For added security, set the proper permissions for the private key file:

chmod 600 $(pwd)/keys/my-wallet

Validate Your Private Key

Ensure your private key works by validating it. Use the mina-validate-keypair tool for this:

On Linux:

mina-validate-keypair --privkey-path <path-to-the-private-key-file>

Using Docker:

docker run --interactive --tty --rm --entrypoint=mina-validate-keypair --volume $(pwd)/keys:/keys minaprotocol/mina-generate-keypair:1.3.0-9b0369c --privkey-path /keys/my-wallet

Step 3: Start your node

Update your Mina daemon

To update your Mina daemon and connect to Mainnet, follow these steps based on your operating system:

For Ubuntu 18.04, 20.04, Debian 9, 10, 11:

Install the latest Stable Mina Release, or opt for pre-release (Beta) builds from GitHub Releases Page.

To set up the stable package repository and install the latest version:

echo "deb [trusted=yes] $(lsb_release -cs) stable" | sudo tee /etc/apt/sources.list.d/mina.list sudo apt-get install --yes apt-transport-https sudo apt-get update sudo apt-get install --yes curl unzip mina-mainnet=

Verify that the daemon is installed correctly: mina version

The expected output is:

Commit 25388a0fed9695e8e9d04f75f50c2bae1c9c80db on branch master

Start a standalone mina node

Note: If using Hetzner hosting, refer to Networking troubleshooting guidance before starting a node.

To start a Mina node instance and connect to the live network:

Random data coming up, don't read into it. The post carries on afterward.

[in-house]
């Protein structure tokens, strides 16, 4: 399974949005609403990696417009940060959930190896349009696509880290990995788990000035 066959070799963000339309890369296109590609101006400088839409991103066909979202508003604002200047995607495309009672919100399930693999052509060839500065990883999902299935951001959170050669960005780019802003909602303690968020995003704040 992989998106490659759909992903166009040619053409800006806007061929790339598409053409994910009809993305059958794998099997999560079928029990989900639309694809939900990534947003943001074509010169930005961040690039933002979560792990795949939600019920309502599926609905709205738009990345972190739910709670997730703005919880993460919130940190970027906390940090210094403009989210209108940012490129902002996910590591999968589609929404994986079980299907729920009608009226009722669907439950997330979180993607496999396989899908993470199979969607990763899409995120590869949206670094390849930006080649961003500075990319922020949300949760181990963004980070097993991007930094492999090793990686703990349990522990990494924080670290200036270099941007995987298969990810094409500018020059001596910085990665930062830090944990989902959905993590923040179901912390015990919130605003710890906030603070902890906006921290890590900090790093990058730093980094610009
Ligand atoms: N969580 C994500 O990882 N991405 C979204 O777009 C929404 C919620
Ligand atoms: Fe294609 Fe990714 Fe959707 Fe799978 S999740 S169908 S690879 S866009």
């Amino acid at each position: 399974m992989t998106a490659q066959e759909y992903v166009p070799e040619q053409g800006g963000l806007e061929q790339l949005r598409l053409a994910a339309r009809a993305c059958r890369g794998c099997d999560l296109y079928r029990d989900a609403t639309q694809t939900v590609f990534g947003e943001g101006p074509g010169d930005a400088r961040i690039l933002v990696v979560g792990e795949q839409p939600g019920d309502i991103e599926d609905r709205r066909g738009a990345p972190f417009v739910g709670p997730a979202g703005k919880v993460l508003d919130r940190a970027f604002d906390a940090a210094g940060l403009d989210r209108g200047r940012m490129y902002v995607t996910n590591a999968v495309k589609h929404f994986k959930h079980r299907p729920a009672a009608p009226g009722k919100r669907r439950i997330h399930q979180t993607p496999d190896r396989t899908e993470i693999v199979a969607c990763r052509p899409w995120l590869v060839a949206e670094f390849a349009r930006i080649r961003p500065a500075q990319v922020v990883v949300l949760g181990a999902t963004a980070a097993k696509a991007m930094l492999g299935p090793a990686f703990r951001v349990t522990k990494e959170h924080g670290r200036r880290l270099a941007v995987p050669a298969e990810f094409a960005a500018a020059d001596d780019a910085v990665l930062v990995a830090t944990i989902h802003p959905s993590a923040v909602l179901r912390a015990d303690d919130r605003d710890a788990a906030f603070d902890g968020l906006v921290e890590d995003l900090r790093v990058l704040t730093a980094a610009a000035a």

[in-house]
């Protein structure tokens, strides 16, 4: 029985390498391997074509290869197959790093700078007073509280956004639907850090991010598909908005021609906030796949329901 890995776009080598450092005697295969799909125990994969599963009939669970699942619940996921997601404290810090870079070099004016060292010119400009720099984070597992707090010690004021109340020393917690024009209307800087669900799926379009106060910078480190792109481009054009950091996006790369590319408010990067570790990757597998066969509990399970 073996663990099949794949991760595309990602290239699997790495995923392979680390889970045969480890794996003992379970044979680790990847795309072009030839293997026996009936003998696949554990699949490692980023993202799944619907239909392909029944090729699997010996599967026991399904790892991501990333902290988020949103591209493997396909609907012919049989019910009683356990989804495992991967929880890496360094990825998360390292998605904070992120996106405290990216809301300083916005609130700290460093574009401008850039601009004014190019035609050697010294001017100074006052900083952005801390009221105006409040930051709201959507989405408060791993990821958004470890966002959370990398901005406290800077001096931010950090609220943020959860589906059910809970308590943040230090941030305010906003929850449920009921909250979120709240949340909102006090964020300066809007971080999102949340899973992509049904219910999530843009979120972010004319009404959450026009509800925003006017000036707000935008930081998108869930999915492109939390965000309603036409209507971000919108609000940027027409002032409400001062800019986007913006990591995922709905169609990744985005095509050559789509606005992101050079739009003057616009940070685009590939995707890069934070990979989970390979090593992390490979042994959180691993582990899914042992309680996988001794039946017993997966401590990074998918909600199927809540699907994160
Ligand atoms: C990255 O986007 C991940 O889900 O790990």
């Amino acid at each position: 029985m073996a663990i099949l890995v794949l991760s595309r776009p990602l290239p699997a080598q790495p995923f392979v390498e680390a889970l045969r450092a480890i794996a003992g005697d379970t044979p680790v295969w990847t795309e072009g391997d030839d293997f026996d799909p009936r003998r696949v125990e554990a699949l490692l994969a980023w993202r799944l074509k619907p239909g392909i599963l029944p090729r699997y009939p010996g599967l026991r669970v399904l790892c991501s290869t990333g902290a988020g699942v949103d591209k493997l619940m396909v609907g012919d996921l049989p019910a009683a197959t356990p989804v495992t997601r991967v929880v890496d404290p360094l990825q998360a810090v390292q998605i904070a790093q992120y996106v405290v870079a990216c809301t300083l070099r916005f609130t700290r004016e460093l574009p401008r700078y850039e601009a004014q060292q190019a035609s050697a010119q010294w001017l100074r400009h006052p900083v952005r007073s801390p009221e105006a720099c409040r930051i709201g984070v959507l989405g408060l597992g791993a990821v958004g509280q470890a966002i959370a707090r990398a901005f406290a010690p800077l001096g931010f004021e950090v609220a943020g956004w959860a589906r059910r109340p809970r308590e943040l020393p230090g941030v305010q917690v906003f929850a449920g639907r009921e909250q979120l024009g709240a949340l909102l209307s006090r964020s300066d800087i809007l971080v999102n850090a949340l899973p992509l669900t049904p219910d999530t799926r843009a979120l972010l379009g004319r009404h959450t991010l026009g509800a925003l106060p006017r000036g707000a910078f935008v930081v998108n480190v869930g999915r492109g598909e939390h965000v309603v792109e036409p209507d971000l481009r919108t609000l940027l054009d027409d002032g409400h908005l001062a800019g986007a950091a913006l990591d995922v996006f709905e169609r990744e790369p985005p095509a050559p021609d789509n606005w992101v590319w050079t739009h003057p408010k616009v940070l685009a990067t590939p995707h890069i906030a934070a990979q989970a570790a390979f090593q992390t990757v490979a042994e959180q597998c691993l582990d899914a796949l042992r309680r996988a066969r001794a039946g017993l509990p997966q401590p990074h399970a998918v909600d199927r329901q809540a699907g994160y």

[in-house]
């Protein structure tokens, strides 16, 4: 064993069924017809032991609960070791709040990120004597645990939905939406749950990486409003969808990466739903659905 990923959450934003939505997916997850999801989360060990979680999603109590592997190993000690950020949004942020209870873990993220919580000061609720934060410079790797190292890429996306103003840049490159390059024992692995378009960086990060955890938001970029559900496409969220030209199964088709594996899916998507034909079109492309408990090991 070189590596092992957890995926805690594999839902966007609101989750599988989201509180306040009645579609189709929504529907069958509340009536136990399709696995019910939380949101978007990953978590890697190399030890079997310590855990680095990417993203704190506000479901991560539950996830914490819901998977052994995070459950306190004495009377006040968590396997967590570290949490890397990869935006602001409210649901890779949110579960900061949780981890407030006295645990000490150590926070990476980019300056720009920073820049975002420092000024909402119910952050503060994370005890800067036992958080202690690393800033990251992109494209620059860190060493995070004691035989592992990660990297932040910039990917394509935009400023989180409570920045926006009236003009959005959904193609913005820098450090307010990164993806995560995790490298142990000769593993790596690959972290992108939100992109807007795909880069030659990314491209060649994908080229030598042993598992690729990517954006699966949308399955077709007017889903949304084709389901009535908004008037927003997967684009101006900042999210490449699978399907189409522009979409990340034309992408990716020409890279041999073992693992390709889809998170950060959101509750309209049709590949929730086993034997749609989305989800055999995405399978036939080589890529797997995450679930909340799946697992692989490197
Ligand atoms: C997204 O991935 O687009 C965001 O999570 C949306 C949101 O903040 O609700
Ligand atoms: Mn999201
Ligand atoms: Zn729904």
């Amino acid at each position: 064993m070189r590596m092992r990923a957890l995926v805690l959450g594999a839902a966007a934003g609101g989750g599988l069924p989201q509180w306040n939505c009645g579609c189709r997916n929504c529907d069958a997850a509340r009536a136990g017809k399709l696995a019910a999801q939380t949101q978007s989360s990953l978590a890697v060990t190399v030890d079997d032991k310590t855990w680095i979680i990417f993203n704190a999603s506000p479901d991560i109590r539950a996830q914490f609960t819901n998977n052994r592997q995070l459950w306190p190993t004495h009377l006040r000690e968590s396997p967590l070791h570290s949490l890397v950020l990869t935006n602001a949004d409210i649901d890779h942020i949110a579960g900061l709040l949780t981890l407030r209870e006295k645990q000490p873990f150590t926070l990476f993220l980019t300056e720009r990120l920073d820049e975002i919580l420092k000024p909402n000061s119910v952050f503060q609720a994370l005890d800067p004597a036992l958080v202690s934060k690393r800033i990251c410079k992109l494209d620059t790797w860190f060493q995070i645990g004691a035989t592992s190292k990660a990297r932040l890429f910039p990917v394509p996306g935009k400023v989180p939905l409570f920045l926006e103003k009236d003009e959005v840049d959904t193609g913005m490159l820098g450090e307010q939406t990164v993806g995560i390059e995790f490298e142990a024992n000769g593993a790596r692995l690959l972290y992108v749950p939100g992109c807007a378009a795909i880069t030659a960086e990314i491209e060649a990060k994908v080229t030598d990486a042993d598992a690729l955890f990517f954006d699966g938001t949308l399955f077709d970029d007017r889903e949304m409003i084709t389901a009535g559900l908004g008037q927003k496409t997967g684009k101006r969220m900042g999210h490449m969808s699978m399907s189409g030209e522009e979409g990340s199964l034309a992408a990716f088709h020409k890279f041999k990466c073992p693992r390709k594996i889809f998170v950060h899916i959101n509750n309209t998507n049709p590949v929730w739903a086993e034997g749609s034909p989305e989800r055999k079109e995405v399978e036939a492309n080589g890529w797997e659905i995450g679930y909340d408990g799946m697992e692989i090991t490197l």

mina daemon --peer-list-url

Mina uses peer-to-peer protocol, connecting to seed peers for network initiation.

If you have a key with MINA stake and wish to produce blocks:

mina daemon --peer-list-url \ --block-producer-key ~/keys/my-wallet

Here, ~/keys/my-wallet is the path to your private key.

Stop the standalone node

Pause the existing mina daemon process by pressing Ctrl+C.

Start a mina node with auto-restart flows

After confirming functionality with the standalone process, set up mina with auto-restart workflows for continued operation after logout and automatic restart on machine reboot.

Create and customize the .mina-env

For block production or configuration customization:

Create the ~/.mina-env file.

For block production, add configuration (replace <BLOCK_PRODUCER_KEY_PATH>):

MINA_PRIVKEY_PASS="My_V3ry_S3cure_Password" LOG_LEVEL=Info FILE_LOG_LEVEL=Debug EXTRA_FLAGS=" --block-producer-key "
  • If not producing blocks, keep ~/.mina-env empty.
  • To change mina's configuration, specify flags with space-separated arguments in EXTRA_FLAGS.

Start a Mina node instance and connect

Run the command:

systemctl --user daemon-reload systemctl --user start mina systemctl --user enable mina sudo loginctl enable-linger

This allows the node to run after logout and restart automatically on machine reboots.

Check connectivity

Monitor the running mina process and auto-restarts.

  • Check if Mina had trouble starting:
systemctl --user status mina
  • Stop Mina and disable automatic restart:
systemctl --user stop mina
  • Manually restart Mina:
systemctl --user restart mina
  • View logs:
journalctl --user -u mina -n 1000 -f

In some cases:

journalctl --user-unit mina -n 1000 -f

Monitor mina client status

In a different terminal:

mina client status

Upon initial startup, it may take time for mina client status to connect. If you see "Error: daemon not running," wait and try again.

The expected response includes:

...Peers: Total: 4 (...) ...Sync Status: Bootstrap

Bootstrap indicates syncing, which can take time. Later, it moves to Sync Status: Catchup, gathering recent blocks. Upon reaching Synced, it's successfully connected.

Troubleshoot port issues causing prolonged Bootstrap state.

With a synced node, explore advanced daemon features like Sending a payment, Staking & Delegating. Check out our guide on staking MINA with validators to earn MINA tokens.